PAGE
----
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GebruikerNotLID

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About GebruikerNotLID

  • Rank
    Privateer

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  • Location
    Connecticut USA and the Netherlands
  • In My Garage:
    1992 VFR
    1993 CBR1000

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  1. Swish. Swish. Swish. Yet another new word for my glossary. I’m thinking from context, this is British for the opposite of clarty. Or is that from LA? At this particular moment I’m a little skeptical of unverified definitions… The rubber tab on the seat is OEM? Well, what’s it for? Is there something under it that I should know about? It looks pretty tacky for OEM anything. Does it have a part number? As for the front tabs, believe or not, those are intact. Not in the greatest shape, but they are there, still doing the job after all these years. Considering that most of the things that could’ve broken off this bike probably did break off at some point, I’m a little surprised to know these things are delicate. Lucky me. 🙂
  2. Wait. Is that true? Nah… Really? No. Nononono. Sonofabitch. No. I mean, yes, I knew it meant member. As in, ‘he’s a member of the club’. That’s why I picked it. But not the other thing. It can’t. Nooooo. That can’t be right. I remember the day I signed up, I asked a Dutch friend if I could take it as a user name. I just needed something short and easy. She said she thought it was perfect for me. Heeeeeey. Goddammit! You people are all evil! Dammit. Very funny. Now I have to change it. Hey admin, how do you change user names around here? How about Clarty? Is that one taken? 😉
  3. So, in a moment of inspiration, I skipped right on past the do-nothing stage of seat repair and went right to the seat stretching option. First off, I found out that, no the old seat covers don't stretch. But they don't tear easily either. Also the fabric is really thin. Here's what I started with. Lots of staples... I pulled it back to the first um, boss(?) Clarty underneath... 🙂 Even though the fabric didn't stretch, I was able to pull it tighter to reposition the tears, dragging them under the edge of the pan. I thought it would rip out right away, but it didn't. I used a lot of staples. Probably three temporary staples for every one that made the final cut. I doubt it'll last, but for the moment it's better.
  4. Clarty. Another new word for me. My vocabulary is expanding like crazy in here... I'll have to use it in a sentence before I forget. Yes, your seat cover looks great... So, a couple questions if you don't mind. Do these things come only pre-cut, or are they also pre-formed? I mean are you only getting a flat piece of vinyl in the outline of your seat pan, or are you getting a three dimensional cover that fits like a slipper? The EBay seat covers appear to be cut and sewn in three sections. But I can't see why that would be helpful unless all the edges just slipped into place, ready for stapling... And, yours also looks smooth like the marine grade vinyl. I don't suppose you've found that particularly slick when wet? (that's a question) Or maybe it doesn't rain much in your part of Holland. 😉 As an aside, what's the Bever lanyard for, hanging from your exhaust system?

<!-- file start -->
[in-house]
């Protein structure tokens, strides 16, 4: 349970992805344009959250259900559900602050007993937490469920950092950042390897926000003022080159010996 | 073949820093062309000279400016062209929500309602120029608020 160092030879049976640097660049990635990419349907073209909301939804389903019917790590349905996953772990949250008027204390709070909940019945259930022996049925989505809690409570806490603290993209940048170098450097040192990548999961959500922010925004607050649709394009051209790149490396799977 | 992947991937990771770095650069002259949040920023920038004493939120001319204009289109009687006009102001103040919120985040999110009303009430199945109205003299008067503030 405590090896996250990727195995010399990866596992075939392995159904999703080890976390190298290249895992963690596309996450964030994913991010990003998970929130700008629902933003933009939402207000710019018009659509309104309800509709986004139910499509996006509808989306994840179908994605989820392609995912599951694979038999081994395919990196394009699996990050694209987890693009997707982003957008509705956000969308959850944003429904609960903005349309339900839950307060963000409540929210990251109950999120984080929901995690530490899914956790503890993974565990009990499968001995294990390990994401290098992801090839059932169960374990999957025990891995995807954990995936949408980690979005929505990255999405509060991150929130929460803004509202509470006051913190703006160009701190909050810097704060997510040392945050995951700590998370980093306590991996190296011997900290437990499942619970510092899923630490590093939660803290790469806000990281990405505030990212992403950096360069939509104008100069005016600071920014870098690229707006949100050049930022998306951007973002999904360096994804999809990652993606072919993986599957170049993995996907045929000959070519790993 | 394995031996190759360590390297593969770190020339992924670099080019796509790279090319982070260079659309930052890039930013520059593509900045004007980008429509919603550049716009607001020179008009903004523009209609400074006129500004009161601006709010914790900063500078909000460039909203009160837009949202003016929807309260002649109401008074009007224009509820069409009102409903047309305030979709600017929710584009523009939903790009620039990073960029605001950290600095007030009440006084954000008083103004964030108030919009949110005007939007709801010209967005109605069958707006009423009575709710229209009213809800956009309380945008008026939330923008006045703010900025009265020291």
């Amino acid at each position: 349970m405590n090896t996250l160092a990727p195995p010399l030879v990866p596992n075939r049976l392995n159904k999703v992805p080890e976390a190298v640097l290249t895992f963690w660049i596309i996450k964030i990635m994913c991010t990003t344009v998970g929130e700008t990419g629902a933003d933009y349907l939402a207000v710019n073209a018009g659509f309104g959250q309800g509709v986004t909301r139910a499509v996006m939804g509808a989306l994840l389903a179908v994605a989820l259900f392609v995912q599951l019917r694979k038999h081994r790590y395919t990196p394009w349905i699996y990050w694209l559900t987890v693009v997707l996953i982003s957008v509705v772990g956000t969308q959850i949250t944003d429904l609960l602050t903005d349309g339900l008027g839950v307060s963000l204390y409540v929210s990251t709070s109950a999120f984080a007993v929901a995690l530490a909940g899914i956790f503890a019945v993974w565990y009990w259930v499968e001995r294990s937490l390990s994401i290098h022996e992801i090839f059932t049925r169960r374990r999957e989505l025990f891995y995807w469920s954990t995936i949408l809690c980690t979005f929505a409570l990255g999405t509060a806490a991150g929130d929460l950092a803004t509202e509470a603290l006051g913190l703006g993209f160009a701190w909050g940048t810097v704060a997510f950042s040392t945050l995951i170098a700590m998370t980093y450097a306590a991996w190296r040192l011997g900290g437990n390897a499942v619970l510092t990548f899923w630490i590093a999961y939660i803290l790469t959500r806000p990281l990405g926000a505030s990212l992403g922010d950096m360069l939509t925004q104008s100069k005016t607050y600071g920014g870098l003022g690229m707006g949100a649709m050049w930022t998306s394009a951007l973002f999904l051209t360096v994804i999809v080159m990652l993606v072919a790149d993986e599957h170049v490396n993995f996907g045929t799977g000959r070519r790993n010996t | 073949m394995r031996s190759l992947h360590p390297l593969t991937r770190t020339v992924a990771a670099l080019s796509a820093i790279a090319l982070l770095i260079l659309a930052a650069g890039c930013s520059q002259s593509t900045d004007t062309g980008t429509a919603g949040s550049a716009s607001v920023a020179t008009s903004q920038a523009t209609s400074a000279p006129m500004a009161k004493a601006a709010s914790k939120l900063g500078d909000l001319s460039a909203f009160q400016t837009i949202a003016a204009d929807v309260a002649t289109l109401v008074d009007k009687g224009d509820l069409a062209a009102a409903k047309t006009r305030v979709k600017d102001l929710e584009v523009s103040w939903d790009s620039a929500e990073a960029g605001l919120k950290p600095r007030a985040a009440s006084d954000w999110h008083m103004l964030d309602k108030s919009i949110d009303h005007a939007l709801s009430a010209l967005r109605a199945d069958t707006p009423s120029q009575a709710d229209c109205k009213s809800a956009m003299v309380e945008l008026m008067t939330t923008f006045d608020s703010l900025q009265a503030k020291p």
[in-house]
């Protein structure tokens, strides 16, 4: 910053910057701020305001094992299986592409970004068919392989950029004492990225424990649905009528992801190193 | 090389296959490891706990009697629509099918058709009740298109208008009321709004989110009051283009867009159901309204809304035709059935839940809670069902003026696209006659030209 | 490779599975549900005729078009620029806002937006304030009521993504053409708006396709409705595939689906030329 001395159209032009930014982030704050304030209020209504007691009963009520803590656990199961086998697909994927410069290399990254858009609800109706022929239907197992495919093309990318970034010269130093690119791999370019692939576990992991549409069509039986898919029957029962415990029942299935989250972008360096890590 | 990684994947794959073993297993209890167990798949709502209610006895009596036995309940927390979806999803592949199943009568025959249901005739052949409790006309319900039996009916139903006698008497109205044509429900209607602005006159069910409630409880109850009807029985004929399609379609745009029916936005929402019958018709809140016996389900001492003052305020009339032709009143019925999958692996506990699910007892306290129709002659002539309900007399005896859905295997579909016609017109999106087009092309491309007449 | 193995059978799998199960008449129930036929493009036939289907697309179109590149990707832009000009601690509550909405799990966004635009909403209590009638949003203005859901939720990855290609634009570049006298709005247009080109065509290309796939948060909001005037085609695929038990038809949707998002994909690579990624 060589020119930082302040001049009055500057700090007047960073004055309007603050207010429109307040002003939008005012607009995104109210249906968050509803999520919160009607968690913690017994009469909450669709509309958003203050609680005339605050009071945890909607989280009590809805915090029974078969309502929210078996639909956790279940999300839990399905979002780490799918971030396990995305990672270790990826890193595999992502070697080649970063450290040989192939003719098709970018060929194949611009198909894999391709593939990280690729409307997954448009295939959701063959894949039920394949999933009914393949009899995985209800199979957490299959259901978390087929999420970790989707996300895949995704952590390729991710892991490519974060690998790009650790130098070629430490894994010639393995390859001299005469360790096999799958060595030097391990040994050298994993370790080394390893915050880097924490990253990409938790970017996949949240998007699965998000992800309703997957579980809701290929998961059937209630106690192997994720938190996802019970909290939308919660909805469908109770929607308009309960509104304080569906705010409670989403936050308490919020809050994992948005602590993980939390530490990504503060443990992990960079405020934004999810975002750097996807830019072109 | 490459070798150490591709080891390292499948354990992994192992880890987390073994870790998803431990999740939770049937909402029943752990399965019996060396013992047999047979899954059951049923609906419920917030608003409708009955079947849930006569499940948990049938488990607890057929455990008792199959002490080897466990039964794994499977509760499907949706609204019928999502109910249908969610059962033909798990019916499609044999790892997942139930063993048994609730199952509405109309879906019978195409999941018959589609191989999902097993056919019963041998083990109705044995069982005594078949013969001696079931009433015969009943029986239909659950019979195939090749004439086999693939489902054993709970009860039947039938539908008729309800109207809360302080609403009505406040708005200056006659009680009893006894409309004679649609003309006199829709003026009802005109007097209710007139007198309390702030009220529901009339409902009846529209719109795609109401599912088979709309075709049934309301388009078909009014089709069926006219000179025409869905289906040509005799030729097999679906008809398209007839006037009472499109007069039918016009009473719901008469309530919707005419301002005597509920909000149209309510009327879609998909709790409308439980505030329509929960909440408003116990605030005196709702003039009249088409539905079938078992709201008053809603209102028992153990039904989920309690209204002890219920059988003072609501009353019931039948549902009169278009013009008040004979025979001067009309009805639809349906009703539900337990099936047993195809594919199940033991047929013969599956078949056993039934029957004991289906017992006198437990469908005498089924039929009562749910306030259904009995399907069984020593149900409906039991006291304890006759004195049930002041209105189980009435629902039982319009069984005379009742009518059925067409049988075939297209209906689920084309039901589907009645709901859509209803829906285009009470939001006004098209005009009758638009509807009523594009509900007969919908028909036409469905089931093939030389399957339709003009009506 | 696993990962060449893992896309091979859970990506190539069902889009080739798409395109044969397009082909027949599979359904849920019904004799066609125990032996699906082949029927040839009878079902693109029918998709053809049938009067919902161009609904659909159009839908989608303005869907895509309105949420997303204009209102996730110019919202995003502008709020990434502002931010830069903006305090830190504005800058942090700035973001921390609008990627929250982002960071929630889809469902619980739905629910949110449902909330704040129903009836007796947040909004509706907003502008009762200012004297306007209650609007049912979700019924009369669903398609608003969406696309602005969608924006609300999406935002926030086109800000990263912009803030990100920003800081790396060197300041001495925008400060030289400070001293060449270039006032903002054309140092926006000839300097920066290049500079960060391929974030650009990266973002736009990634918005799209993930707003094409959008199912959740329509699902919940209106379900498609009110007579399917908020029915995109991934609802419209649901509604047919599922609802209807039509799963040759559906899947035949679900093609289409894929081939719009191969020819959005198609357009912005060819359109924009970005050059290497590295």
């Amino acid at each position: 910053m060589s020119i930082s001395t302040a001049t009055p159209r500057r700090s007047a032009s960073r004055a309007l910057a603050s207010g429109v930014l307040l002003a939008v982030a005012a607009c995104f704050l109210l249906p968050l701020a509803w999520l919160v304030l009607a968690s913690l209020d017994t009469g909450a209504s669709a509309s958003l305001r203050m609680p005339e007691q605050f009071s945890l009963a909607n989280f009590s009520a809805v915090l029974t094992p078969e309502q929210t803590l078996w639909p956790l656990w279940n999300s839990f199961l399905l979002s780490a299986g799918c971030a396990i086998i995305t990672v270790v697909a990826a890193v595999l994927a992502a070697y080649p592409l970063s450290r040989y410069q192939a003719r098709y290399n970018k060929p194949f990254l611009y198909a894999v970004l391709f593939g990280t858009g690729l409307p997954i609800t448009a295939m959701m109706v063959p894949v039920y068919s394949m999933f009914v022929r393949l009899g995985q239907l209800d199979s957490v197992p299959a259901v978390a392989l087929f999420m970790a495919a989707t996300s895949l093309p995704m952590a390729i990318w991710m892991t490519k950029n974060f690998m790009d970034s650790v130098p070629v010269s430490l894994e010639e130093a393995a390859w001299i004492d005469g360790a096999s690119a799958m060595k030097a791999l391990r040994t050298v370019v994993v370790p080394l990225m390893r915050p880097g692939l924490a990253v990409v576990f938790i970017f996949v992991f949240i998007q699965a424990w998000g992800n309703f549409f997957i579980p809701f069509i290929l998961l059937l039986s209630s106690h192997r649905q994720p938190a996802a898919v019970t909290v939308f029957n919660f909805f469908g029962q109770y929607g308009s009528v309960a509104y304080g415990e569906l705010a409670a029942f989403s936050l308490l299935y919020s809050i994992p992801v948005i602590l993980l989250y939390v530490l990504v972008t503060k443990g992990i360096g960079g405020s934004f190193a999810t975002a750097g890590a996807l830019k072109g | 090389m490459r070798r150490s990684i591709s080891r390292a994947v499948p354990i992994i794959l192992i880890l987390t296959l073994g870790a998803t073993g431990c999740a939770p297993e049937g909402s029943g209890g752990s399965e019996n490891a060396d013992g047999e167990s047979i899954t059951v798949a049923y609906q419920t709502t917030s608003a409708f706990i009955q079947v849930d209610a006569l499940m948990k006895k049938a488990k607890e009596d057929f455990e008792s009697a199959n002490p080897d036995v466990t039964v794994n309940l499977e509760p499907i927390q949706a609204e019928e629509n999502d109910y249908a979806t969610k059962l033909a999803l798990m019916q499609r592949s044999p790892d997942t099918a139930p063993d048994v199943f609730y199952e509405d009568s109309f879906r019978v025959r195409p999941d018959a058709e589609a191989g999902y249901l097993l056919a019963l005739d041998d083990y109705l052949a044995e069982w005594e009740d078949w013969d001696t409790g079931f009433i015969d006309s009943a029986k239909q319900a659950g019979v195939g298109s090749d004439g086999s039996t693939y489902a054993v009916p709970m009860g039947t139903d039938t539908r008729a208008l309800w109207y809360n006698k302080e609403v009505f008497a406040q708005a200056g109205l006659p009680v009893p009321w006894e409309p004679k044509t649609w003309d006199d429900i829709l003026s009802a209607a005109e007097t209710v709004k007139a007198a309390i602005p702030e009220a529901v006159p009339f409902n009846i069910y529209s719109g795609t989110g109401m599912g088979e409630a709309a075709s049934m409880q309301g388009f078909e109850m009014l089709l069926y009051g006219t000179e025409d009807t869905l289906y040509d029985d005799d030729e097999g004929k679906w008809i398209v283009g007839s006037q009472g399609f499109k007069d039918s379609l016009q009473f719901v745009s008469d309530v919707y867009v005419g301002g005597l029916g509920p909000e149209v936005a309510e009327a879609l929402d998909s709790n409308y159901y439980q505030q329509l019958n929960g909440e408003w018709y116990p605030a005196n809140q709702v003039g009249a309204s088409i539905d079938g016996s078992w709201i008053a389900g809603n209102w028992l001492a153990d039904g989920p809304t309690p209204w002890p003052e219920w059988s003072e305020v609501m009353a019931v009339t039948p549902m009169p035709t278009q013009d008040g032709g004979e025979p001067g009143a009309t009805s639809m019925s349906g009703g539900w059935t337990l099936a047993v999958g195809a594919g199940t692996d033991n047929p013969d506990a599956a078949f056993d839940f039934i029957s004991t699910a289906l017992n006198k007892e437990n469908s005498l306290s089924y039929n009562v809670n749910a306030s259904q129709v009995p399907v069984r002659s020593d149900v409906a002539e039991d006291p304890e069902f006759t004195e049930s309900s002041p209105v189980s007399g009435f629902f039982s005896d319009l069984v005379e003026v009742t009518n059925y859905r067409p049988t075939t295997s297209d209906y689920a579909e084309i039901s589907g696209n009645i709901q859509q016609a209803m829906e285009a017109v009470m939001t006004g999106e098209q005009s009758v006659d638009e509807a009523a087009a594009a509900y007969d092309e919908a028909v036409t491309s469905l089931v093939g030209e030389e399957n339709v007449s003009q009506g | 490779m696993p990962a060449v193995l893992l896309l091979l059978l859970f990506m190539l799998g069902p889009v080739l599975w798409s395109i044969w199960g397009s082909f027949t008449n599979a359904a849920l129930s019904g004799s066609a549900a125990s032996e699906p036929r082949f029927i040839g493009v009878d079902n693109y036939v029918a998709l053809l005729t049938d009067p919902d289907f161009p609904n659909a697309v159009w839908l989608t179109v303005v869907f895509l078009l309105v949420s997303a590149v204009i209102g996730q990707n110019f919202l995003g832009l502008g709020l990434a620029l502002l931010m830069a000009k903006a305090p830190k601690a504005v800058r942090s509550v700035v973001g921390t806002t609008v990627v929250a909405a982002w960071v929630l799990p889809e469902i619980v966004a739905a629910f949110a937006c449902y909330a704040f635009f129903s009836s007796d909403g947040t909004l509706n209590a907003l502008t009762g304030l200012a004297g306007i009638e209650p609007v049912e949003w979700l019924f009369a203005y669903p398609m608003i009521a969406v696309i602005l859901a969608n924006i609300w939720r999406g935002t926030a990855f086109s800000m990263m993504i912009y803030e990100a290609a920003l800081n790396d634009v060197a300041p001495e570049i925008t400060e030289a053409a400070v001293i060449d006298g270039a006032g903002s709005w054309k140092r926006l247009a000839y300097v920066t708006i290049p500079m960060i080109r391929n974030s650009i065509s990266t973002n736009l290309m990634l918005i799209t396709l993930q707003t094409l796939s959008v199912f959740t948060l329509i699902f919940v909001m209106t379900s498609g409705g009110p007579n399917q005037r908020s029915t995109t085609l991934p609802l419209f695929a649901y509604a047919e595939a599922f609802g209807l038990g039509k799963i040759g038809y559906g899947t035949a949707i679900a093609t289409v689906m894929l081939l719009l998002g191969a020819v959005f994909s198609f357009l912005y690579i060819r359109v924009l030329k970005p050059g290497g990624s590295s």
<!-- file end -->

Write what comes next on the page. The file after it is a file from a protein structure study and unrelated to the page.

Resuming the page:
5. Seat Cover, part 2 Okay…on to the seat cover. I should say, back to the seat cover. The seat that came on the bike is original I think. The vinyl has the standard pebbly finish. On the underside, one of the POs stapled in a rubber patch. It’s more or less…but not exactly…over the battery box. It’s not obvious to me why it’s there. Was PO worried about a short to the positive lead through the plastic seat pan? If anybody knows what it might be for, please let me know... Anyway, the overall condition of the seat maintains the generally dodgy standard of so many of the cosmetic bits on the bike. It’s not terminal, well, yeah, I guess it’s terminal. Several small tears on the tail make any repair pretty much impossible I think. If only I could reposition the cover an inch or so, I could restaple it beyond the undamaged areas. That seems unlikely. Anyway, recovering a seat will be yet another new adventure for me, like so many of these little tasks. A while back I had picked up a nice, sticky Aldi trunk liner for a few euros to try as a seat cover (see entry Sept 12, 2018, above). I liked the texture of it but after closer consideration, decided it really doesn’t seem well suited for a seat cover. The problem is that it turns out to be kindof fragile stuff. You’d think a trunk liner would be sturdy, right? But if I bash it a bit, even with something relatively soft, I can damage it. Yeah. Too bad. A careless swing of a boot will scuff the top layer. This material would last all of about a month as my seat cover. The vinyl I was really looking for is something like Slip-Not Griptex. I see lots of custom seats using similar materials. My CBR came with a beautiful custom seat made with this material. I got used to it. Sticky. I can get a swatch of that for about $35. It’s used on boats. This seems like a good choice to me. https://www.seattlefabrics.com/54-Bumpy-Slip-NOT-Grip-Fabric-2195-linear-yard_p_169.html For my seat cover experiments, the cost is a little steep. The shipping and handling really kill that deal… ($16.46 for the material, $18.20 s&h) If only I lived in Seattle… No matter. There’s at least one guy on Ebay making inexpensive, pre-cut seat covers. He seems to get good reviews. This will probably be my choice after I screw up doing it myself. https://www.ebay.com/itm/HONDA-VFR750F-Interceptor-750-Seat-Cover-VFR750-1990-1991-1992-1993-BLACK/382386101278?fits=Year%3A1992|Make%3AHonda&hash=item5907fcdc1e:g:cOkAAOSwndZaazLr The material he uses is marine grade vinyl. Good stuff, and easy enough to come by at any fabric shop. A swatch here costs 8 bucks. More than enough material for an attempt. Right. So what’s the problem with that? Well, sticky it ain’t. It’s pretty much the opposite of sticky. Slippery. This material is designed for use on boat cushions. Don’t boat cushions get wet? This stuff would be slippery as ice when wet. Riding the VFR in the rain will be an extra adventure. So where does that leave me? I’m thinking of trying the trunk liner material first. No, wait. I’m thinking about doin' nuthin first. That’s always first. And I’m thinking of gently stretching the present cover second. Does 25 year old seat vinyl stretch? The trunk liner experiment would probably be third. Then, even if that cover only lasts a short while, at least I’ll be better practised for an attempt with marine vinyl from the EBay guy. Lastly, I’ll spring for the griptex and be happy. I have to try the electric stapler anyway on the seat pan. The tutorials say ½ inch staples are long enough but even so, an electric stapler usually doesn’t have quite the power necessary to get the suckers all the way into the plastic. There must be 100 staples in the seat. That’s a lot of stapling that has to be tidy. The tutorials say that you really need a pneumatic stapler for the job. Yup. Nope. I have a basic electric one. Okay. And what about extra padding while I’m in there… Whew. One more thing. Last year I thought I’d try modifying the seat foam too. I have a few scraps of closed-cell foam laying around that would do the job. And even more scraps of open-cell foam. The seat comfort could always be improved but I wouldn’t even know how to begin customizing it. I’m not going to make random changes just for the hell of it. I’d be better off stuffing the back of my riding pants with foam and seeing how that works. By now I’ve grown accustomed to the original seat padding. I get achy after a 200 mile ride. But it’s tolerable. I’m using this link as a tutorial: http://diymotorcycleseat.com/